In addition to its Mary Sawyers Baker prizes, The William G. Baker, Jr. Memorial Fund inaugurated a program this year to award 18 $1,000 grants known as b-grants to artists from a variety of fields whose work is displayed on the Baker Artist Awards site. The work of b-grant awardees will be included in The Baker Artist Awards exhibition and Late Night event at the BMA this fall. The winners of this year’s b-grants were Copycat Theatre, Naoko Maeshiba, Mara Neimanis, Fernando Quijano III, Bashi Rose, Caleb Stein, Jim Dugan, Shaun Flynn, Andrew Liang, Nelly’s Echo, Justin Sirois, Lily Susskind, Ellen cherry, Lynne Parks, Michelle Antoinette Nelson, Bruce Nelson, Nolen Strals / Bruce Willen, and Hermonie Only. Among the b-grant winners, ellen cherry was awarded an additional prize of $500 in honor of Semmes G. Walsh, whose forty-plus years of service to the Baker Fund were characterized by integrity, common sense and a commitment to artistic excellence and his love of music. Bruce Nelson was awarded an additional prize of $500 honoring Nancy Haragan for her decade of creative service to Baltimore’s arts sector.
Noting that the Baker Artist Awards initiative is now in its third year and has delivered over $257,000 in prizes directly into the hands of Baltimore area artists, Melissa Warlow, Executive Director of the William G. Baker, Jr. Memorial Fund, says “The beauty of the Baker Artist Award site is that it dynamically promotes the work of local artists to many constituencies—from Baltimore residents to curators at important institutions—and allows artists to connect with each other and visitors to the site. Response to the site demonstrates that visitors around the world view Baltimore as an emerging artistic hotspot.”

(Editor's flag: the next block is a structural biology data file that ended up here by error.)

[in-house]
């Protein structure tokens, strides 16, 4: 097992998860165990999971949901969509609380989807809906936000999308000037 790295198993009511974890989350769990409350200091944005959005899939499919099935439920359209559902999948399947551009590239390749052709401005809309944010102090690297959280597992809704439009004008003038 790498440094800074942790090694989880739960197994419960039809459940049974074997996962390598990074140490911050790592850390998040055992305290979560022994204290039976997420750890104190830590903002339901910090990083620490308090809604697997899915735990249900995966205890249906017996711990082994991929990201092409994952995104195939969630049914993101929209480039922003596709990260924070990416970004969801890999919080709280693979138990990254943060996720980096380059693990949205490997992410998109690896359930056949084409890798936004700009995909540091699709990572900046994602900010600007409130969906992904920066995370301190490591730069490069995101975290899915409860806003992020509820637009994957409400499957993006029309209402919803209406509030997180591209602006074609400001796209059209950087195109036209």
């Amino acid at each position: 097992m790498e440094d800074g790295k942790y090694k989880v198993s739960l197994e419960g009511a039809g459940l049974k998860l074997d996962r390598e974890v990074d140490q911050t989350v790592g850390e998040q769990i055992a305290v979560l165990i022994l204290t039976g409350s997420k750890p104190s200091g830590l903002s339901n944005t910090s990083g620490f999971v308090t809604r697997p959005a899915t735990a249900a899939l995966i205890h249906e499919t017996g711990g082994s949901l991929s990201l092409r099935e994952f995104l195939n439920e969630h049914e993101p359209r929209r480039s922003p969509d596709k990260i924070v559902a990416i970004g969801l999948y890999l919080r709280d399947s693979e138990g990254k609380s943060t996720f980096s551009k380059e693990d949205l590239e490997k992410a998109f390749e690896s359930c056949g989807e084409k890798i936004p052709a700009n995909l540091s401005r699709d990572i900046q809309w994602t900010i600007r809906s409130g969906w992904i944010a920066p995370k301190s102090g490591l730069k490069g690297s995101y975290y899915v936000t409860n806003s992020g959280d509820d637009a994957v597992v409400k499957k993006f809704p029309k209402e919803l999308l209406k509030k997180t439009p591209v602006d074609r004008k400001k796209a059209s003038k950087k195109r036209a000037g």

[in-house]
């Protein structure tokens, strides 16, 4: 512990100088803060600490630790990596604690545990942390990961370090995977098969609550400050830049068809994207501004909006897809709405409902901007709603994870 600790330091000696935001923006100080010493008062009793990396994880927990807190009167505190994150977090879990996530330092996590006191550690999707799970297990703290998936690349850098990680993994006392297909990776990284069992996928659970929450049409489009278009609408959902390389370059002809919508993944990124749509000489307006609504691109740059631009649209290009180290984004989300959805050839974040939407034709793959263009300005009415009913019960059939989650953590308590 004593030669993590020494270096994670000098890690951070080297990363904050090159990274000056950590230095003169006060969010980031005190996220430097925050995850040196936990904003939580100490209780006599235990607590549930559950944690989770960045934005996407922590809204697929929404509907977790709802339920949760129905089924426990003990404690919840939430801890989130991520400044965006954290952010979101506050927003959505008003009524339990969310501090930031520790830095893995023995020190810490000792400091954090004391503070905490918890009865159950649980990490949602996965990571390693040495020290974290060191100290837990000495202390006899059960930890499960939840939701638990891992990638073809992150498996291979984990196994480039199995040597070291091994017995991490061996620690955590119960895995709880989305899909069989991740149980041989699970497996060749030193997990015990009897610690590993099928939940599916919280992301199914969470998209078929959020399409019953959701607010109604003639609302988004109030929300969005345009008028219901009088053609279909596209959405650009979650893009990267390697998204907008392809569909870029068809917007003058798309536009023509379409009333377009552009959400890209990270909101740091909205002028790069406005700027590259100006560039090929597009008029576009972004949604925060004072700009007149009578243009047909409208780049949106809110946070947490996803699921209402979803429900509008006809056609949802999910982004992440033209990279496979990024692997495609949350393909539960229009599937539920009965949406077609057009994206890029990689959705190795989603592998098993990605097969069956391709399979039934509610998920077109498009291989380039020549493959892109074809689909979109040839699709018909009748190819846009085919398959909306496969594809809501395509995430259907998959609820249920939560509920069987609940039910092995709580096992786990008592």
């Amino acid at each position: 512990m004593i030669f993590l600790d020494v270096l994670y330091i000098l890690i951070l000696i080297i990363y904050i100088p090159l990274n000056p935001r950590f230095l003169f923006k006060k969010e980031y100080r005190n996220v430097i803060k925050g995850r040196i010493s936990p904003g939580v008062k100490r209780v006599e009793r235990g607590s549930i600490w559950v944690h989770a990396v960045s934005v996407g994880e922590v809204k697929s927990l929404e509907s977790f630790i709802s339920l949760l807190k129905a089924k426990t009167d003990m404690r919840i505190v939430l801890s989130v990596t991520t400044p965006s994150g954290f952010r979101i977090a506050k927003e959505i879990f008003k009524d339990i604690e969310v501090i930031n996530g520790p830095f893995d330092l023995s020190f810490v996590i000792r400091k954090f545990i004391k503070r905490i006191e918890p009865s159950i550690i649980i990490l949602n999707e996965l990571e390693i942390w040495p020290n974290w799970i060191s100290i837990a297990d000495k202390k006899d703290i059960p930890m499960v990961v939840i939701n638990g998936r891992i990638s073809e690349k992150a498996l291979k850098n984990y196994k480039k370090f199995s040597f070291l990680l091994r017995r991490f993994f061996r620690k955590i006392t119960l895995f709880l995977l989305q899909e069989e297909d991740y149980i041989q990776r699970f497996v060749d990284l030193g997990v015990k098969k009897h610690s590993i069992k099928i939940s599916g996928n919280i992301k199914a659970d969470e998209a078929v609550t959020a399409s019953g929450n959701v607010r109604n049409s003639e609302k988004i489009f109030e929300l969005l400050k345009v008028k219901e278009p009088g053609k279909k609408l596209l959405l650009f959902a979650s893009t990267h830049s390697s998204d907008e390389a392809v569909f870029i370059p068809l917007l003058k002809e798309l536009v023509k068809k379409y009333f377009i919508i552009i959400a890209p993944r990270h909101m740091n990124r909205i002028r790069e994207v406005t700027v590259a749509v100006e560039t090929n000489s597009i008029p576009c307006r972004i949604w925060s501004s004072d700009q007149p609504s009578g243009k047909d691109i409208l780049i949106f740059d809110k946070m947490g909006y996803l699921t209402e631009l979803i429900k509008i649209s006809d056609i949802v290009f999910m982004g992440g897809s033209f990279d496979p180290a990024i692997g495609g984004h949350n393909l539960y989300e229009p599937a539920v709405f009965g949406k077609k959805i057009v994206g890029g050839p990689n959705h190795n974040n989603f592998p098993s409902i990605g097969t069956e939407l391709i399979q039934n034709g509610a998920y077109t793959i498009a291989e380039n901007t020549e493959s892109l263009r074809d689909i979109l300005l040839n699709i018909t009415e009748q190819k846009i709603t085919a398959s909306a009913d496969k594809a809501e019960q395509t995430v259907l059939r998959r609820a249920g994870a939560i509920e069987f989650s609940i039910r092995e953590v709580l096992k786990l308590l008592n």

Winners have included artists in many disciplines, including multi-disciplinary artists, visual artists, and performing artists. First year winner of the Mary Sawyers Baker Prize, John Ruppert, says of the award site “it was really exciting to see the variety of work in the area. I’ve always felt that Baltimore was a very fertile environment. There’s a real camaraderie between artists and different organizations here and the Baker award is a great way to bring a focus to that and bring the community together. Winning the award has made it possible for me to be more independent.”